Let’s acknowledge a counterargument right there: if federal law were to unshackle the CISO from the CIO’s chain of command, would information security across the federal government be appreciably improved? Could it possibly be any worse than it is now?
Perhaps Congress concluded that no CISO should be allowed to give his or her unvarnished opinion of the true cybersecurity and risk management posture of the agency’s enterprise as long as the top official responsible for IT does not wish that opinion to be disclosed. Under the current structure, the CIO is free to raid the cybersecurity budget to fund any other priority, or the CIO may feel inclined to overlook a powerful peer’s security deficiencies, or the CIO may disregard security recommendations that interfere with ‘really neat’ functionality. By placing the CIO in a position of superiority over the CISO in federal agencies, the CISO is marching to the CIO’s orders and working off the CIO’s list of priorities, not to mention attempting to receive his or her performance bonus that the CIO must approve. If that’s the situation that FISMA intended, then Congress should simply have given the security job, and the corresponding accountability, to the CIO.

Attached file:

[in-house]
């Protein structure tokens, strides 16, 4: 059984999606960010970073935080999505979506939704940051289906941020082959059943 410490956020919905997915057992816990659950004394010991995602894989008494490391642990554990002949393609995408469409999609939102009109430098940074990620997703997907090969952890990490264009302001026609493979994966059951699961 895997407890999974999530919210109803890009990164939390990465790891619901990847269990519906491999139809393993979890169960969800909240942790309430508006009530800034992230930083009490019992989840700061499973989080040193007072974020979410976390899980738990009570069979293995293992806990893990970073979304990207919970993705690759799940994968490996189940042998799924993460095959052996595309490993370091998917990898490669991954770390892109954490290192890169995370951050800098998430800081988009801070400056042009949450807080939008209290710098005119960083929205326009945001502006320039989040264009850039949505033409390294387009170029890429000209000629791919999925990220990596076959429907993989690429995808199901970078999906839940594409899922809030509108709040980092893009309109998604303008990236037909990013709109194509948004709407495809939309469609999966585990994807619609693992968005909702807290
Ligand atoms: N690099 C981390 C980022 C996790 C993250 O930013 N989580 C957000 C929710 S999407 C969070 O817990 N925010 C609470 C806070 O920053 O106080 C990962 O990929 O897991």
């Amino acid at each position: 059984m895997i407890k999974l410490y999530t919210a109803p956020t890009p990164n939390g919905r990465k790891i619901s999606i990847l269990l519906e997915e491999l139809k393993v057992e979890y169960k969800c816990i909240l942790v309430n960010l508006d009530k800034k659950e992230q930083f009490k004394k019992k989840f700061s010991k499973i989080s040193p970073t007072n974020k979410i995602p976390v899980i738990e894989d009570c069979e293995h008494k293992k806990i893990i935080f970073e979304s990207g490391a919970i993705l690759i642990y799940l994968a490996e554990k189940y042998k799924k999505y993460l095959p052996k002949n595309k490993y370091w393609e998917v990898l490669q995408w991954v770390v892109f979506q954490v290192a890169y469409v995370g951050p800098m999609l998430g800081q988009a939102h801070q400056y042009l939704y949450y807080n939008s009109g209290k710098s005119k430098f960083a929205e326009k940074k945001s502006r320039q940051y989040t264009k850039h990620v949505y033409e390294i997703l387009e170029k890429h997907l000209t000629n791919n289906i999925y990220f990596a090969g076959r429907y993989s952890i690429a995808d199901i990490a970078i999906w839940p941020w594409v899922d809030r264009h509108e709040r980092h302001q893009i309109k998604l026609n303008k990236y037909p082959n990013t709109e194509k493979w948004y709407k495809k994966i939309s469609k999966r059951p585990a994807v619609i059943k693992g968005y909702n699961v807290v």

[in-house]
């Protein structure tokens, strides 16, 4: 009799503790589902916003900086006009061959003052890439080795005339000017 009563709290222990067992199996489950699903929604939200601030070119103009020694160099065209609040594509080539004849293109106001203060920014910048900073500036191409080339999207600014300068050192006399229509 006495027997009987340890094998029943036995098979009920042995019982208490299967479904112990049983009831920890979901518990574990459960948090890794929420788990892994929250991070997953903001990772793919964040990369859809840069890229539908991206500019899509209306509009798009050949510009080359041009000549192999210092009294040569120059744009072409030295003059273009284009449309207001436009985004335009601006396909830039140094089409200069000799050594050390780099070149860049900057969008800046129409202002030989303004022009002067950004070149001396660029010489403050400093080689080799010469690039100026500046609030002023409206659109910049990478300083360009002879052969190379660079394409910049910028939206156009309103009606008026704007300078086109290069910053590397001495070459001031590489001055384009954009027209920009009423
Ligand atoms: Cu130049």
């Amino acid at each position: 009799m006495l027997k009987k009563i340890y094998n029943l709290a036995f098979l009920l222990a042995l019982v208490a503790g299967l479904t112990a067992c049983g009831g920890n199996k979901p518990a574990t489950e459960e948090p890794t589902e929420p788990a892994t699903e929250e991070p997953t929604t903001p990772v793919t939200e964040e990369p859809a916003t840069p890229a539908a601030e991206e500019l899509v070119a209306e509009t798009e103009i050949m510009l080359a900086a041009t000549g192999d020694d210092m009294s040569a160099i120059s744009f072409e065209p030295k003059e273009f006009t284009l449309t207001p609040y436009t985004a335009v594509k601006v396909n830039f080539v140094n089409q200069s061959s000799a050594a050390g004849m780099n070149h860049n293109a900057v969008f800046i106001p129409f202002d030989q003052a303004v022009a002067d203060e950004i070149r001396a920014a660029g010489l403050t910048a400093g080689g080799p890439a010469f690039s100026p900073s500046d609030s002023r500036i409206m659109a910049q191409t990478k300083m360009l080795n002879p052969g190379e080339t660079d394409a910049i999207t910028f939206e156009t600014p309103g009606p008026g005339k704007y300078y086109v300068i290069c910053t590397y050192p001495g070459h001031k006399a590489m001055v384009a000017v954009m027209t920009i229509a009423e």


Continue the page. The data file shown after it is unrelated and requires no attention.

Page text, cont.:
Risk management and the CISO
Back to the commercial world, where there is no legislative mandate, and to the original question about where the CISO should be organizationally positioned. It depends. It depends on many factors, not the least of which is the enterprise’s perspective on risk management. If overall risk management – including financial, programmatic, human, facilities, and information technology – is embedded into the very soul and culture of the organization, with risk appetite and risk tolerance decisions continuously on the radar of the senior executives and the board of directors, then the CISO cannot realistically be buried under the CIO. If, on the other hand, the organization views information technology as its lifeblood and considers the protection of those information technology resources to be the totality of its cybersecurity obligations to its stakeholders, then the CIO should have the CISO within his or her span of control. There is no one-size-fits-all answer, although the prevailing trend is to unshackle the CISO from the CIO.
In the end, it boils down to how an organization approaches its risk management diligence. In most cases where organizations place the CISO in a subordinate role to the CIO, the result is over-leveraging towards cost management as opposed to risk management. In those organizations where the CISO is elevated to a C-level position at least co-equal with the CIO, then risk is more likely to be embedded in the culture of the organization.